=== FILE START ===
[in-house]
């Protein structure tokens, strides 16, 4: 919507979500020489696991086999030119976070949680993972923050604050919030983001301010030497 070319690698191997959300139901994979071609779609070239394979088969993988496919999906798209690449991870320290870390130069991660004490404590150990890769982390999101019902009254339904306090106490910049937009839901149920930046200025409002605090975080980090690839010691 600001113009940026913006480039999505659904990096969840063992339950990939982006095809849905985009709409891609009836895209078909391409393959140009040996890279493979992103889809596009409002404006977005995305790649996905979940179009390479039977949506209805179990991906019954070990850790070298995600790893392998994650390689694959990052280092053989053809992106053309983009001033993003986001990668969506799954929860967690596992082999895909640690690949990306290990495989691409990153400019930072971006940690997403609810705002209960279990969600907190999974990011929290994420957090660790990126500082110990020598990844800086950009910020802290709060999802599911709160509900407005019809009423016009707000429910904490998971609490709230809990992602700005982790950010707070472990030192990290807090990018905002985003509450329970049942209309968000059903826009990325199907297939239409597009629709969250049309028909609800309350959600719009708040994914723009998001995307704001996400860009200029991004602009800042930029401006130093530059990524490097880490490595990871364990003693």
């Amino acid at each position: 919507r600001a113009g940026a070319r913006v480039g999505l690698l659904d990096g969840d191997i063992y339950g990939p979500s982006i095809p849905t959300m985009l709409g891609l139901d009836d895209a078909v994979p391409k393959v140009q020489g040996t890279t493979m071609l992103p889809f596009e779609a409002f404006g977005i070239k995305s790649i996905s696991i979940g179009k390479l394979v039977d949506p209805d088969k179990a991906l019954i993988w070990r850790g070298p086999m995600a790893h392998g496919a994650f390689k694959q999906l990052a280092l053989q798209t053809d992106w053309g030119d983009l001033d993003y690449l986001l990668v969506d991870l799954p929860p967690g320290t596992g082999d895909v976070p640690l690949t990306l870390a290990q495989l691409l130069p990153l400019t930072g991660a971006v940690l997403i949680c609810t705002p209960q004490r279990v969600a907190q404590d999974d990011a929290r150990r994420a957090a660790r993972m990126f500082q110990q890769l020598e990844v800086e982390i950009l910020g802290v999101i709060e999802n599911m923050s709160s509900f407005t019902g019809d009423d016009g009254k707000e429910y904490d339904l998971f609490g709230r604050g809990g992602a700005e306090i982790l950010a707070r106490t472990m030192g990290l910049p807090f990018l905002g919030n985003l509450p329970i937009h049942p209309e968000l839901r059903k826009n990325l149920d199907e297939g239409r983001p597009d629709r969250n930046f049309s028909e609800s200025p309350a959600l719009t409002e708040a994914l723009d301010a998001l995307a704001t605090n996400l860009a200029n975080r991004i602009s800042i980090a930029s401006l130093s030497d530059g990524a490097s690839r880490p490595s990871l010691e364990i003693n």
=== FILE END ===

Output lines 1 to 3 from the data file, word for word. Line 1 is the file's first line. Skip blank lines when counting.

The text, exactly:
[in-house]
């Protein structure tokens, strides 16, 4: 919507979500020489696991086999030119976070949680993972923050604050919030983001301010030497 070319690698191997959300139901994979071609779609070239394979088969993988496919999906798209690449991870320290870390130069991660004490404590150990890769982390999101019902009254339904306090106490910049937009839901149920930046200025409002605090975080980090690839010691 600001113009940026913006480039999505659904990096969840063992339950990939982006095809849905985009709409891609009836895209078909391409393959140009040996890279493979992103889809596009409002404006977005995305790649996905979940179009390479039977949506209805179990991906019954070990850790070298995600790893392998994650390689694959990052280092053989053809992106053309983009001033993003986001990668969506799954929860967690596992082999895909640690690949990306290990495989691409990153400019930072971006940690997403609810705002209960279990969600907190999974990011929290994420957090660790990126500082110990020598990844800086950009910020802290709060999802599911709160509900407005019809009423016009707000429910904490998971609490709230809990992602700005982790950010707070472990030192990290807090990018905002985003509450329970049942209309968000059903826009990325199907297939239409597009629709969250049309028909609800309350959600719009708040994914723009998001995307704001996400860009200029991004602009800042930029401006130093530059990524490097880490490595990871364990003693």
């Amino acid at each position: 919507r600001a113009g940026a070319r913006v480039g999505l690698l659904d990096g969840d191997i063992y339950g990939p979500s982006i095809p849905t959300m985009l709409g891609l139901d009836d895209a078909v994979p391409k393959v140009q020489g040996t890279t493979m071609l992103p889809f596009e779609a409002f404006g977005i070239k995305s790649i996905s696991i979940g179009k390479l394979v039977d949506p209805d088969k179990a991906l019954i993988w070990r850790g070298p086999m995600a790893h392998g496919a994650f390689k694959q999906l990052a280092l053989q798209t053809d992106w053309g030119d983009l001033d993003y690449l986001l990668v969506d991870l799954p929860p967690g320290t596992g082999d895909v976070p640690l690949t990306l870390a290990q495989l691409l130069p990153l400019t930072g991660a971006v940690l997403i949680c609810t705002p209960q004490r279990v969600a907190q404590d999974d990011a929290r150990r994420a957090a660790r993972m990126f500082q110990q890769l020598e990844v800086e982390i950009l910020g802290v999101i709060e999802n599911m923050s709160s509900f407005t019902g019809d009423d016009g009254k707000e429910y904490d339904l998971f609490g709230r604050g809990g992602a700005e306090i982790l950010a707070r106490t472990m030192g990290l910049p807090f990018l905002g919030n985003l509450p329970i937009h049942p209309e968000l839901r059903k826009n990325l149920d199907e297939g239409r983001p597009d629709r969250n930046f049309s028909e609800s200025p309350a959600l719009t409002e708040a994914l723009d301010a998001l995307a704001t605090n996400l860009a200029n975080r991004i602009s800042i980090a930029s401006l130093s030497d530059g990524a490097s690839r880490p490595s990871l010691e364990i003693n």